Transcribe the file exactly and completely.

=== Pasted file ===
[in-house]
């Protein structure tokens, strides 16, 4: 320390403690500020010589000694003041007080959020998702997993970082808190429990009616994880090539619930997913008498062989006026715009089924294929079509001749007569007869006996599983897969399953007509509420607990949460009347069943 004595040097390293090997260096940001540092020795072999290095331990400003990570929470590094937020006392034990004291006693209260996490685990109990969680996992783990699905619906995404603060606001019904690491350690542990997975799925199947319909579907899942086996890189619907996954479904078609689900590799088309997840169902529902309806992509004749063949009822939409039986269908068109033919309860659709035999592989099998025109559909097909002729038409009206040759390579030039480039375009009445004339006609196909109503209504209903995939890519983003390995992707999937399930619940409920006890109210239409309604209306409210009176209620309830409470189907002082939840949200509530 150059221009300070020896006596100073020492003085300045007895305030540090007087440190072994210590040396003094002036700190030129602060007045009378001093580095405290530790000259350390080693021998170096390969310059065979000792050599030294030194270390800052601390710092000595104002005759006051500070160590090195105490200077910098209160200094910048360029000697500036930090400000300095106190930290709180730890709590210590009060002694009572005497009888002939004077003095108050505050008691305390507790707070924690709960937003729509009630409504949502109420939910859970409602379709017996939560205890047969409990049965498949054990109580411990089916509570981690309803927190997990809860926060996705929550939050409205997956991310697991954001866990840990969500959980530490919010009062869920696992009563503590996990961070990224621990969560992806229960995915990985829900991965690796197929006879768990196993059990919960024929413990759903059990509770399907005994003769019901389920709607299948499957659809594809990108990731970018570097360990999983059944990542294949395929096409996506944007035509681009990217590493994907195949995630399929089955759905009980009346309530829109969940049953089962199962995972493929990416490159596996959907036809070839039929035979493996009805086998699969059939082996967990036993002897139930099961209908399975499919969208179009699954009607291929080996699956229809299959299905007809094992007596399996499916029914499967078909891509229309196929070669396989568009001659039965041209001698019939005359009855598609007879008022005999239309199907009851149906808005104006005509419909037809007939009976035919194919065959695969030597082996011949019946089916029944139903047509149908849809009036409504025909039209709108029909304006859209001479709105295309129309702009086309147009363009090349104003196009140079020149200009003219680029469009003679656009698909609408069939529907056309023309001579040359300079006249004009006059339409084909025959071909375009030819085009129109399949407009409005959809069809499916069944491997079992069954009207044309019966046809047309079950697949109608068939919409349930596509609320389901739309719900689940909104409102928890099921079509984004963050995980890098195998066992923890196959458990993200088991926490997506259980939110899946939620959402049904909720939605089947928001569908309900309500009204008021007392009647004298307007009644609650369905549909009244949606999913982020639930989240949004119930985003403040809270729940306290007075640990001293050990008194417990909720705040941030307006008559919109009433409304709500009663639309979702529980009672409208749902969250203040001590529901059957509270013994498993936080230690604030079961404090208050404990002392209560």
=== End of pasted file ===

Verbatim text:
[in-house]
């Protein structure tokens, strides 16, 4: 320390403690500020010589000694003041007080959020998702997993970082808190429990009616994880090539619930997913008498062989006026715009089924294929079509001749007569007869006996599983897969399953007509509420607990949460009347069943 004595040097390293090997260096940001540092020795072999290095331990400003990570929470590094937020006392034990004291006693209260996490685990109990969680996992783990699905619906995404603060606001019904690491350690542990997975799925199947319909579907899942086996890189619907996954479904078609689900590799088309997840169902529902309806992509004749063949009822939409039986269908068109033919309860659709035999592989099998025109559909097909002729038409009206040759390579030039480039375009009445004339006609196909109503209504209903995939890519983003390995992707999937399930619940409920006890109210239409309604209306409210009176209620309830409470189907002082939840949200509530 150059221009300070020896006596100073020492003085300045007895305030540090007087440190072994210590040396003094002036700190030129602060007045009378001093580095405290530790000259350390080693021998170096390969310059065979000792050599030294030194270390800052601390710092000595104002005759006051500070160590090195105490200077910098209160200094910048360029000697500036930090400000300095106190930290709180730890709590210590009060002694009572005497009888002939004077003095108050505050008691305390507790707070924690709960937003729509009630409504949502109420939910859970409602379709017996939560205890047969409990049965498949054990109580411990089916509570981690309803927190997990809860926060996705929550939050409205997956991310697991954001866990840990969500959980530490919010009062869920696992009563503590996990961070990224621990969560992806229960995915990985829900991965690796197929006879768990196993059990919960024929413990759903059990509770399907005994003769019901389920709607299948499957659809594809990108990731970018570097360990999983059944990542294949395929096409996506944007035509681009990217590493994907195949995630399929089955759905009980009346309530829109969940049953089962199962995972493929990416490159596996959907036809070839039929035979493996009805086998699969059939082996967990036993002897139930099961209908399975499919969208179009699954009607291929080996699956229809299959299905007809094992007596399996499916029914499967078909891509229309196929070669396989568009001659039965041209001698019939005359009855598609007879008022005999239309199907009851149906808005104006005509419909037809007939009976035919194919065959695969030597082996011949019946089916029944139903047509149908849809009036409504025909039209709108029909304006859209001479709105295309129309702009086309147009363009090349104003196009140079020149200009003219680029469009003679656009698909609408069939529907056309023309001579040359300079006249004009006059339409084909025959071909375009030819085009129109399949407009409005959809069809499916069944491997079992069954009207044309019966046809047309079950697949109608068939919409349930596509609320389901739309719900689940909104409102928890099921079509984004963050995980890098195998066992923890196959458990993200088991926490997506259980939110899946939620959402049904909720939605089947928001569908309900309500009204008021007392009647004298307007009644609650369905549909009244949606999913982020639930989240949004119930985003403040809270729940306290007075640990001293050990008194417990909720705040941030307006008559919109009433409304709500009663639309979702529980009672409208749902969250203040001590529901059957509270013994498993936080230690604030079961404090208050404990002392209560």